The quantum logic clock, which is well known for showing a person to age faster upon standing on a stool, has returned to the superior performance grades of the world’s experimental atomic clocks.
For the past eight years, physicists from the National Institute of Standards and Technology (NIST) have been silently enhancing the design of their quantum logic clock mainly to minimize errors caused by the undesirable motion of the single aluminum ion (electrically charged atom) that offers the clock “ticks.”
The study reported in Physical Review Letters states that the systematic uncertainty (how closely the clock represents the natural vibrations, or frequency, of the ion) of the quantum logic clock is 9.4 × 10−19, the best of any clock across the globe. This suggests that the logic clock would now not gain or lose one second in 33 billion years, which is nearly two-and-a-half times the predicted age of the universe.
In this system of measurement, it currently outperforms both NIST clocks with the help of neutral atoms caught in lattices of laser beams—the strontium lattice clock and the ytterbium lattice clock.
The logic clock’s performance is not surprising to me. Ion clocks are naturally better isolated from the environment—which is the source of inaccuracy for atomic clocks—than lattice clocks are. It’s important to distinguish between precision and stability on this point. People expect that lattice clocks should perform the best in stability, and they currently do. Our newest quantum logic clock is the world leader in precision but not stability.
David Leibrandt, Project Leader, National Institute of Standards and Technology
The stability of the logic clock, or the time it takes to measure the time, is 1.2 × 10−15 for a measurement of 1 second, which is close the optimal value realized by a single ion clock but nearly 10 times worse when compared to both the NIST lattice clocks.
The nickname of the quantum logic clock arises as it borrows logical decision-making methods from experimental quantum computing. Although aluminum is an extremely stable source of clock ticks that vibrates between two energy levels more than a million billion times per second, it is not easy to use lasers to manipulate or detect its properties. Hence, logic operations with a companion magnesium ion are used to cool the aluminum as well as to signal its ticks.
Earlier in 2010, the quantum logic clock developed at NIST had the best performance of any experimental atomic clock and also gained interest for 2010 demonstrations of “time dilation” facets of Einstein’s theories of relativity: that time passes faster at higher elevations yet more slowly when one moves faster.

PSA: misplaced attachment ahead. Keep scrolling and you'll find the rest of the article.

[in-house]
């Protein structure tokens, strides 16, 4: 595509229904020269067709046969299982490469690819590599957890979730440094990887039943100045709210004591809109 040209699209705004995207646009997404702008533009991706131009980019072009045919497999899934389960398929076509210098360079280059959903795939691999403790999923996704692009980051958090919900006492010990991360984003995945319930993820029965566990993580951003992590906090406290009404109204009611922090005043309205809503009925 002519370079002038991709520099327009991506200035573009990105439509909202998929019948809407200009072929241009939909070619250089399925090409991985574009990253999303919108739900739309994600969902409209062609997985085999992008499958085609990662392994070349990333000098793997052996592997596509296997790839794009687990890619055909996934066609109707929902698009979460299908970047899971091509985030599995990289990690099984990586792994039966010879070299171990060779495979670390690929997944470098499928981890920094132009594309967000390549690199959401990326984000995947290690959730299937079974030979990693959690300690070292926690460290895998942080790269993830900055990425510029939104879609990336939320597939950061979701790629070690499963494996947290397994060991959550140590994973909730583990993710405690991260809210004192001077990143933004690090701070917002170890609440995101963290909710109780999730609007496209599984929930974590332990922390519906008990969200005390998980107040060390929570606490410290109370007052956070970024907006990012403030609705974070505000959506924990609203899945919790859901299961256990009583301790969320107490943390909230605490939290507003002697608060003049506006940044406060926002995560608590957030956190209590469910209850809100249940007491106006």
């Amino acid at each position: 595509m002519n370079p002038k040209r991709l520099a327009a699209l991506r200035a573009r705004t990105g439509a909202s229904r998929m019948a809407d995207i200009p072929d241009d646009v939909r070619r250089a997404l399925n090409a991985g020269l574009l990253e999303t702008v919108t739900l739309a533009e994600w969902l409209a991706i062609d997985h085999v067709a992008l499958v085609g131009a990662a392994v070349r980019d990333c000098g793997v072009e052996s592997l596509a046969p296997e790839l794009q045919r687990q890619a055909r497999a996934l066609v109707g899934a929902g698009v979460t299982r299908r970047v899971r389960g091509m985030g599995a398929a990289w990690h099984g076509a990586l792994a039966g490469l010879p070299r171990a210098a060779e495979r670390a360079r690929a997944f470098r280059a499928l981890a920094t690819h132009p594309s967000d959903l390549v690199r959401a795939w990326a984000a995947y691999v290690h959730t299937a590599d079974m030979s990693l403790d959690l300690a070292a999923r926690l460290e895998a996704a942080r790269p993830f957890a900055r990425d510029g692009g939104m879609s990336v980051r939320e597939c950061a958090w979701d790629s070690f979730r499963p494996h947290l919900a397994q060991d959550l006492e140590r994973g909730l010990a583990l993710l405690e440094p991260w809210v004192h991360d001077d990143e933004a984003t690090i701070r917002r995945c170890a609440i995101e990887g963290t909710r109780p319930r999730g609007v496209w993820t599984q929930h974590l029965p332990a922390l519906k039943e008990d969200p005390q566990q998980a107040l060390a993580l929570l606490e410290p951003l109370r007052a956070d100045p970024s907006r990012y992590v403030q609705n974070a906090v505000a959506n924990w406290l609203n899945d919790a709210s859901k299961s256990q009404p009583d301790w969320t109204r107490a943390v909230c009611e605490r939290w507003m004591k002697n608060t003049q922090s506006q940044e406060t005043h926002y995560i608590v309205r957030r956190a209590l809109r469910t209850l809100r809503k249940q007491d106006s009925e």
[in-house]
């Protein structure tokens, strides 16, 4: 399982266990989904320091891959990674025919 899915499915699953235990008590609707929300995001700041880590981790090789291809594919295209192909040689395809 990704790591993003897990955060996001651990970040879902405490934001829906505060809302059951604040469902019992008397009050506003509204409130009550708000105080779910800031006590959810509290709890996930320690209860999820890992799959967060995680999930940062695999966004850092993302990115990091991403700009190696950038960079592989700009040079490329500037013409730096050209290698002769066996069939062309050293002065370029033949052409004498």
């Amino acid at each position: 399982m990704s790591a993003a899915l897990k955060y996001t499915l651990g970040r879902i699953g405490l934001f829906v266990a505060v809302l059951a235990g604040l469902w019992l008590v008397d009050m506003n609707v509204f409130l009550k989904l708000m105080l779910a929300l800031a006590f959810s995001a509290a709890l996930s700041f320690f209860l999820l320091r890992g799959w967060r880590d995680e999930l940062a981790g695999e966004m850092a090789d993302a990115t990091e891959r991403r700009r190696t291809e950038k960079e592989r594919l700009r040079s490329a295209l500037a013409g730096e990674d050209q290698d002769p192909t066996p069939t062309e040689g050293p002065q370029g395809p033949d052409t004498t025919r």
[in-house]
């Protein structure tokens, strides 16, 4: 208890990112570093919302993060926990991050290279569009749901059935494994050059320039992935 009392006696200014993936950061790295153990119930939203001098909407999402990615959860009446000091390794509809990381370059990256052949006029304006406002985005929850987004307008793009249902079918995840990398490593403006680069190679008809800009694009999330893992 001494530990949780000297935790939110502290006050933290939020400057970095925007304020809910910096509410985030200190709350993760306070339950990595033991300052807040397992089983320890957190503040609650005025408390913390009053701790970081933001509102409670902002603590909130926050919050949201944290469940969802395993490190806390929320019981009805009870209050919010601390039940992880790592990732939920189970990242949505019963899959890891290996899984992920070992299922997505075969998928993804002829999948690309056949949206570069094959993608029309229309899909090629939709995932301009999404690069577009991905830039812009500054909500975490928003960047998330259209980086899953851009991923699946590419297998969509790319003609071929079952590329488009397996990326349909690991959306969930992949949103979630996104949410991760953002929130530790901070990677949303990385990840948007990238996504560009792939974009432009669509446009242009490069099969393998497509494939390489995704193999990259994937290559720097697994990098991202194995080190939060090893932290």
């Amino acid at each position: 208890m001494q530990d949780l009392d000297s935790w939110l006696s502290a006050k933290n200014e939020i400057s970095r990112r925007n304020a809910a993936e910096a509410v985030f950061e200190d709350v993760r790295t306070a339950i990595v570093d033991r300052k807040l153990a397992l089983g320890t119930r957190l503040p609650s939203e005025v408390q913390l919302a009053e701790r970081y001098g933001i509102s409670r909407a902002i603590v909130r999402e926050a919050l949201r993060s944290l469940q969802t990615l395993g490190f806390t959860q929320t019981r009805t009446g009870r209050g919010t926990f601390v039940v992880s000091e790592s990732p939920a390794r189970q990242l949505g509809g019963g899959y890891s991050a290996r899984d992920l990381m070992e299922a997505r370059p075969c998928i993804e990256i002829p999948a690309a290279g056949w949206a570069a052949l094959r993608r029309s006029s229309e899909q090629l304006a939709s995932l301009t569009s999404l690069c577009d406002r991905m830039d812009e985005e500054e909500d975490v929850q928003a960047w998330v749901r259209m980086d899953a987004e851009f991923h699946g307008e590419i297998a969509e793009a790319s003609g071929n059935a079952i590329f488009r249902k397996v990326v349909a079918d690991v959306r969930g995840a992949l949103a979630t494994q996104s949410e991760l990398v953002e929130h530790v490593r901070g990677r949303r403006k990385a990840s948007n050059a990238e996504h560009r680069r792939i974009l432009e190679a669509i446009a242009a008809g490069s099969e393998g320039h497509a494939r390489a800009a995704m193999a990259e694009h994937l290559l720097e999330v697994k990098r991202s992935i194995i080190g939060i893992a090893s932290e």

From that time, the lattice clocks from NIST have been constantly outperforming each other in performance, giving the perception of a race to find out a single winner. Indeed, all the clocks are helpful for research works and are probable competitors for future time standards or other applications.
Since 1967, the international definition of the second (in the International System of Units, or SI) has been based on the cesium atom; therefore, cesium remains the “ruler” for official timekeeping. The logic clock is one competitor for a future time standard to be chosen by the international scientific community.
Researchers from NIST are working on various types of experimental clocks, each based on different atoms and providing its own benefits. All such clocks are based on optical frequencies higher than the microwave frequencies used in existing timekeeping standards based on cesium.
A number of technical advancements paved the way for the enhanced performance of the logic clock, such as a new ion trap design that minimized heat-induced ion motion, thereby facilitating operation near the desirable ground state, or lowest motional energy level.
Moreover, a lower frequency was used to operate the ion trap, thereby minimizing unwanted ion motion due to the electric field applied to trap the ions. Lastly, enhanced quantum control has minimized the uncertainty of frequency shift measurements caused by ion motion.
The precision of the clock was ascertained by measuring and summing up the frequency shifts due to nine different effects. Stability measurement was performed by comparing with NIST’s ytterbium lattice clock.
Additional enhancements in trap design and other aspects have been scheduled to further enhance the performance. Already, three experimental clocks from NIST can be compared to enhance measurements of probable changes in some of the fundamental “constants” of nature—an area of research with vital implications for cosmology and tests of the laws of physics, for example, Einstein’s theories of special and general relativity.
The Defense Advanced Research Projects Agency and the Office of Naval Research supported this study.